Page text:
I glimpsed the two dogs through the dining room window as they dashed across our back yard and headed toward the compost heap. When I ran outside, they were snuffling amidst clam shells, coffee filters and vegetable scraps. “Good dogs, come!” I said. And they did.
One was a handsome, mid-sized akita-type animal with fawn-colored fur and a white mantle across his shoulders and chest. The smaller of the two was a creamy lab-mix. Both were friendly and excited about their free-wheeling adventure.
The lab had a tag with a phone number and his name - Jesse. My husband phoned and learned that the larger dog’s name was Champ. The owner said he’d come pick them up; he was on his way. Unfortunately, so were the two wanderers. In the time it took to make the call and grab our old dog’s leash, they were on their way down the road.
With a herky-jerky stop-and-start, I went after them, halting to call, clap and whistle, then running to try and keep up.
While my husband, Dave, waited for the dogs’ owners to arrive, I threw caution and respect for private property aside and followed Champ and Jesse up a neighbor’s driveway. I zipped through back yards, past swimming pools and porches, scanning the March woods, the uniform gray-brown of trees, leaf litter, and rock fall for a flash of creamy-white or the wag of a freedom-thrilled tail.
In the snow’s aftermath, sticks, leaves and brambles were pressed flat so the going was easy. Easier still were the well-worn deer trails that the dogs had chosen. My feet, that four days ago had been snowboot-encased, were gloriously bare but for flip-flops. My toenails, freshly painted in red “Cherry Crush,” flashed brilliant against the drab brown of the trail. As euphoric and free as the dogs, I ran.
Champ and Jesse slowed ahead. I could see them racing back and forth. “The stream,” I thought. And sure enough… they’d been stymied by the bank of Cricker Brook, but only briefly. Champ found a way across and took flight.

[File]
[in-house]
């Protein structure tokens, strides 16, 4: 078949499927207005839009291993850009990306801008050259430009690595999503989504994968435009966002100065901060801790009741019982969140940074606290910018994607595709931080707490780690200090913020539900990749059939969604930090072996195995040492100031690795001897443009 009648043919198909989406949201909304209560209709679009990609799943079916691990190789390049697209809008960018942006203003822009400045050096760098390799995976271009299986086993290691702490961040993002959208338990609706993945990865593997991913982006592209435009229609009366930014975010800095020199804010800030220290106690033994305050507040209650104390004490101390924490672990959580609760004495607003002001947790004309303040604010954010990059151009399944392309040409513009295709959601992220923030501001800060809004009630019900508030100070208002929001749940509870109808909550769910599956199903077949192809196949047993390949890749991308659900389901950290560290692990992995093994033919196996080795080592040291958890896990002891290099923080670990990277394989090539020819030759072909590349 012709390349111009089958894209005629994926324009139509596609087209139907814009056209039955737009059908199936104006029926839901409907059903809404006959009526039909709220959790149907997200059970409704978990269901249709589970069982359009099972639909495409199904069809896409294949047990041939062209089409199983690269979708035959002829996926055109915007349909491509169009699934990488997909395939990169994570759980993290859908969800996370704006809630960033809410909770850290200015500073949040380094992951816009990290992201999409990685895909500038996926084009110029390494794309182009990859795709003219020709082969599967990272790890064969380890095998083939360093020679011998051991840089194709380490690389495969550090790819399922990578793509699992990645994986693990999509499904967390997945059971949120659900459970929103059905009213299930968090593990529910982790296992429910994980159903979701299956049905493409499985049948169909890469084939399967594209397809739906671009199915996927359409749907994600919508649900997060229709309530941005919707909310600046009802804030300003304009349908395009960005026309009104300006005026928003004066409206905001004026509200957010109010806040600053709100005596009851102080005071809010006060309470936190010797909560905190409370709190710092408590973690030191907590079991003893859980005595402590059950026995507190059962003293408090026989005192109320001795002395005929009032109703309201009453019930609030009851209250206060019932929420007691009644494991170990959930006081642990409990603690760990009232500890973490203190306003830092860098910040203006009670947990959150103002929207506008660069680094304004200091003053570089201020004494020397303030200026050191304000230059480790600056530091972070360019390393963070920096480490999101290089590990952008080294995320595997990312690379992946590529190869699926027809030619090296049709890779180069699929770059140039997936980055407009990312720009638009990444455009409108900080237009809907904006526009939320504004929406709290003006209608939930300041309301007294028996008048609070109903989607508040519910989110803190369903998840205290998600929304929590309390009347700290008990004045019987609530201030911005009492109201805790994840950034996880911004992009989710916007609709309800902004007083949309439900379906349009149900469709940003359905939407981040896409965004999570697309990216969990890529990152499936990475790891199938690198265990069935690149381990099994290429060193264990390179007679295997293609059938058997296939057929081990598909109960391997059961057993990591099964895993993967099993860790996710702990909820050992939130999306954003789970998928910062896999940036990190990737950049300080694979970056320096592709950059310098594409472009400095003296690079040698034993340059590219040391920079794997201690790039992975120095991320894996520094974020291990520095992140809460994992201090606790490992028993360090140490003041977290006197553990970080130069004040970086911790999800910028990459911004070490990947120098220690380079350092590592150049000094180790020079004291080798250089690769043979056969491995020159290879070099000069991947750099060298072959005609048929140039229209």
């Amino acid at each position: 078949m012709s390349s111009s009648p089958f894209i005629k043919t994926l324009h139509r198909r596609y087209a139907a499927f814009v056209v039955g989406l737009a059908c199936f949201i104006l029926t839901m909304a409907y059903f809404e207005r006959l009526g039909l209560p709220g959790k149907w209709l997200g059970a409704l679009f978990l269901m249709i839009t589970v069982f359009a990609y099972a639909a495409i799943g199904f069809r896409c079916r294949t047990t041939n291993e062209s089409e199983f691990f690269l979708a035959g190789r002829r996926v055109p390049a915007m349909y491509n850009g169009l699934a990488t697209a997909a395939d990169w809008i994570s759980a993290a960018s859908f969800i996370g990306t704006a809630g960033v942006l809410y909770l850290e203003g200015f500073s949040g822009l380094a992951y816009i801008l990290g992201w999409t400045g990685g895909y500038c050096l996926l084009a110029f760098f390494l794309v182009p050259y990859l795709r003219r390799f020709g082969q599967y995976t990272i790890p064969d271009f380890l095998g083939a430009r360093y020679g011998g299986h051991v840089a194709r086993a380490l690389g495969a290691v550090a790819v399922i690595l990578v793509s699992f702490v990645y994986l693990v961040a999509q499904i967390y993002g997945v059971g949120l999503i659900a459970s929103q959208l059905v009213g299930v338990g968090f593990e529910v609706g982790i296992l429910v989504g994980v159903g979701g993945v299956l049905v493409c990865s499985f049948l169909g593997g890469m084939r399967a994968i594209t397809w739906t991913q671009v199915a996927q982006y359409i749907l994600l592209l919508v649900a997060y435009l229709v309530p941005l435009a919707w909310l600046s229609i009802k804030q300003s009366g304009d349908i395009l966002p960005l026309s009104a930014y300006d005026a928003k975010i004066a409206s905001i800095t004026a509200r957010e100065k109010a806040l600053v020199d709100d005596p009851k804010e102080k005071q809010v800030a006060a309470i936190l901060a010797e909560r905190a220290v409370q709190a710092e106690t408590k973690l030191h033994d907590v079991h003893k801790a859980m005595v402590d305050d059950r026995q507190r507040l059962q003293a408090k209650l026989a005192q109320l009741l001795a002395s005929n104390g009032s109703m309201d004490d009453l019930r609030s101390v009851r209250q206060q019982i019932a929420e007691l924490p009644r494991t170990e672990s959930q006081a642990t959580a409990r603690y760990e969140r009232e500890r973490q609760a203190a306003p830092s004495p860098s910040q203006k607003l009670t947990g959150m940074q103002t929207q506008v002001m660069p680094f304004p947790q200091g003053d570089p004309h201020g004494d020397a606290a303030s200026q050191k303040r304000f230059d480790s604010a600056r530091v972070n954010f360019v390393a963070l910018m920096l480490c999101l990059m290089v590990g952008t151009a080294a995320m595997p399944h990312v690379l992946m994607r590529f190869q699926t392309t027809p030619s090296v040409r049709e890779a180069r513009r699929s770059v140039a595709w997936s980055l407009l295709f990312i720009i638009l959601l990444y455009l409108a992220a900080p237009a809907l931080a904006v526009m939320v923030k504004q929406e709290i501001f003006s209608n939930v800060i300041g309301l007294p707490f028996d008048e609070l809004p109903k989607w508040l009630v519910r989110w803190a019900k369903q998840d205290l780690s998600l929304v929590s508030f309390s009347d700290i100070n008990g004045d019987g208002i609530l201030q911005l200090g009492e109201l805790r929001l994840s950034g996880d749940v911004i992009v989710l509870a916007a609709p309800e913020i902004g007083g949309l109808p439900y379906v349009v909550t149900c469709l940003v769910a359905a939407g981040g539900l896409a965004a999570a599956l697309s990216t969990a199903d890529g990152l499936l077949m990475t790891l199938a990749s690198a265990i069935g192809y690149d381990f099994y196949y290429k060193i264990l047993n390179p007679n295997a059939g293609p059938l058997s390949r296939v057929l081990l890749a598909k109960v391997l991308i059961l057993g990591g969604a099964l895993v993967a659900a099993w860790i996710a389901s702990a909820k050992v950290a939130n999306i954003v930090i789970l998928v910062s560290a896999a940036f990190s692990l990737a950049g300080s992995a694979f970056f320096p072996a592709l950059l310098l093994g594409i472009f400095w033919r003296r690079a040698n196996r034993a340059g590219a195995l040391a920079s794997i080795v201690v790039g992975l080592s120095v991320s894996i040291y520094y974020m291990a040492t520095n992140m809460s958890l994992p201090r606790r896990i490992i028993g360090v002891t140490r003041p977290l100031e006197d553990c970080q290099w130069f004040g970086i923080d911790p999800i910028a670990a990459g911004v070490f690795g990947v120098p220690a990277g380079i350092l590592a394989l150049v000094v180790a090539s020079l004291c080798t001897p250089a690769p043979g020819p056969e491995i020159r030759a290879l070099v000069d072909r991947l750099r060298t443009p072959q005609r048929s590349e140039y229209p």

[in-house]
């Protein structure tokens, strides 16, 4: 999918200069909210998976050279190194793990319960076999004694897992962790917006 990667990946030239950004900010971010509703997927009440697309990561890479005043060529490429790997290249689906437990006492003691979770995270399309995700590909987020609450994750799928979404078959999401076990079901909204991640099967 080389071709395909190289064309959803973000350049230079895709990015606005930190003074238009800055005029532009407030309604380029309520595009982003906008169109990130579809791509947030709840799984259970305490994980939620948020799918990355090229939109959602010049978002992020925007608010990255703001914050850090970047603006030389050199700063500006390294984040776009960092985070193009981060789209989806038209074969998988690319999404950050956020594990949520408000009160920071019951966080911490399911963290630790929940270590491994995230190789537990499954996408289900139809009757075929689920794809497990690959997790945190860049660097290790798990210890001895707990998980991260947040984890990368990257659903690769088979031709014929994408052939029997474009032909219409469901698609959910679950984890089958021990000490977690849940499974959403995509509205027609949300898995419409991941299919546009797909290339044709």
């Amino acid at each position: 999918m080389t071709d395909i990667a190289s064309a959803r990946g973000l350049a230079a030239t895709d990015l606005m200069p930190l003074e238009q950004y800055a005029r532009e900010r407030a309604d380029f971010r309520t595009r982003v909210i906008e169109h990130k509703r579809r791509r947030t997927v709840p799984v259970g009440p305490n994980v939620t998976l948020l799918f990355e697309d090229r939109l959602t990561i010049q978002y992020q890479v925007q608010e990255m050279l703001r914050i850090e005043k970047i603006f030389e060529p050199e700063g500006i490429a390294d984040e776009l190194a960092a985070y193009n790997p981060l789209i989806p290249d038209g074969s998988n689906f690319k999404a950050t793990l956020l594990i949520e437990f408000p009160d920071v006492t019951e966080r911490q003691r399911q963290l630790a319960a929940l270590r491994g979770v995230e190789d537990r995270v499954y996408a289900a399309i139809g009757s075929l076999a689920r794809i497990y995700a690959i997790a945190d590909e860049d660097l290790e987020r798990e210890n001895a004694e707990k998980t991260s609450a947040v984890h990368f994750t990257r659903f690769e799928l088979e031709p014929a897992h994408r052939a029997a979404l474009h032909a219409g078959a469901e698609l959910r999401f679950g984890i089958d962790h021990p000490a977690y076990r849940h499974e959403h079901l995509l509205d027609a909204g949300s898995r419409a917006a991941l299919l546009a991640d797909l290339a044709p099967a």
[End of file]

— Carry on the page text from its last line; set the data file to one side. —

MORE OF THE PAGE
When I caught up to Jesse, he was still seeking a path, but he came when I called and I snapped on the leash. “Good dog!” I said and gave him pats and a hug. “Let’s find Champ!” And we were off.
Together, we followed the deer trail, Jesse pulling and panting as he strained to catch up with his friend.
Champ bounded ahead, in sight, but out of reach. Part of me thought, “He’s loving this! Let him go!” But I knew if he were my dog, I’d be bereft to lose him, plus I worried about hunters and the inevitable road crossings. I had a brief tug of worry, about the home they were running from – was I returning them to an unkind master? No, I dismissed the thought; Jesse and Champ had come cheerfully when first I called them. They were happy and friendly; someone loved these dogs. Still, what a joy to be a dog racing through the woods… and what a joy to be a woman close behind!
I am fifty-five and far from athletic; this was the farthest I’d run in thirty-some years. But I felt great. I wasn’t tired. I loved the slap of my feet on the deer-trodden trail. I loved the ease of movement, the surprising energy of my body. I loved the tentative March birdsong and the chatter of stream-water over rocks. I loved the glimpse of deep green moss on stone and the trembling parchment-like beech leaves. I loved the sense of purpose and the company of dogs.
Champ was widening the distance between us; his ears no longer flickered at the sound of my voice. Something else was calling him and he gleefully complied. Jesse was tired, at least that’s what I told myself, so I jerked at the leash and said, “C’mon, Sweetie. Your owners will have to find your pal.” Jesse was reluctant. He whimpered and balked and searched the woods behind us, but he was used to following a human’s lead and trotted along.
I’d trespassed in those woods often enough to know where I was and I took pleasure in that too. Unerringly, I clambered over stone walls and fallen trees. Together, Jesse and I headed home.
We met Dave and the dogs’ owners once we came to the road. Jesse scrambled readily into the back seat of the car. Good; final proof he was content to be found. I was disappointed that I couldn’t deliver both dogs, but I described Champ’s general direction, and his people drove off to keep up the search.
Dave and I went to sit on the porch, basking in the sun on this seventy-degree March day. An hour later, the click of claws on wood planking, heavy breathing and the rasp of a warm tongue nudged me from my doze. It was Champ! Wander-lust satisfied, he pranced around us a bit, then settled in next to me to rest.